E-Textiles: Innovation of Fashion
Now that technology has become part of everyday lives, it is clear that it is now part of our clothing too. We have purses that can recharge phones, coats with internal heating, and some clothing brands are made entirely from recycled garbage. With this growth happening, it is no surprise that the next steps for technology and fashion are electronic textiles, also known as e-textiles.
The history of smart fabrics may seem new, but they have been around for years. In the late 20th century, when people were becoming used to appliances, some clothes combined electricity with clothing and jewelry. By the 1960s, tech-based clothing began to expand, Diana Dew’s electric party dress was invented with features such as light shows and sound alarms. Later on in the last decade of the 20th century, inventor Harry Wainwright, crafted fiber optic materials for clothing and the first CNC machine to infuse fabric and technology. In 1985, Wainwright created the first animated sweatshirt. The Disney parks adopted this technology to make animated coats. These days, e-textiles have advanced to the point where their technology works almost like a smartphone.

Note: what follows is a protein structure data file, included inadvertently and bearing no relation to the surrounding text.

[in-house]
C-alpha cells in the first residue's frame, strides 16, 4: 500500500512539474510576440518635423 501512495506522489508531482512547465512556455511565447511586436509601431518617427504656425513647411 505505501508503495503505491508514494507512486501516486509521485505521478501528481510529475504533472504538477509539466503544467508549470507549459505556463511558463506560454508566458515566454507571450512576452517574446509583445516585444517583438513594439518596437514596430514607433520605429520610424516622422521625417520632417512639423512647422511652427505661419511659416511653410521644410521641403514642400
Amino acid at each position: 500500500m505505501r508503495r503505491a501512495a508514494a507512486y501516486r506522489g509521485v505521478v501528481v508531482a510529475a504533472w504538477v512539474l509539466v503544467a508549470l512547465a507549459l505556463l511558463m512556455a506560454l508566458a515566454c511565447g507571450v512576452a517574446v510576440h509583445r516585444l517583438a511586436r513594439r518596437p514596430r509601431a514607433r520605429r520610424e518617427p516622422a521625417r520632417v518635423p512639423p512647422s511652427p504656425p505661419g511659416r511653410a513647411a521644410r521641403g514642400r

In the 2010’s many forms of new wearable technology was created to enhance our lives or improve our daily activities. Some of them include the Fitbit, which is used to measure daily activity, while others are infused with Bluetooth Low Energy (BLE) to connect to other devices. Some new forms of fabric and clothing have even been produced to add new high-tech twists. For example, LED strips have been made to add to costumes and have even helped create a business called Glowy Zoey. In Australia, the company Wearable Experiments, created the Alert Shirt so fans can feel what the players are experiencing. However, in the future some manufacturers want to see clothing made with technology that is invisible to the wearer. Some of these visions include clothing that can connect to a data cloud or making fabrics with technology woven in the fabric. These visions clearly establish that as time goes on technology and fashion are becoming one and the same, and high-tech clothes could become as commonly used as smart phones.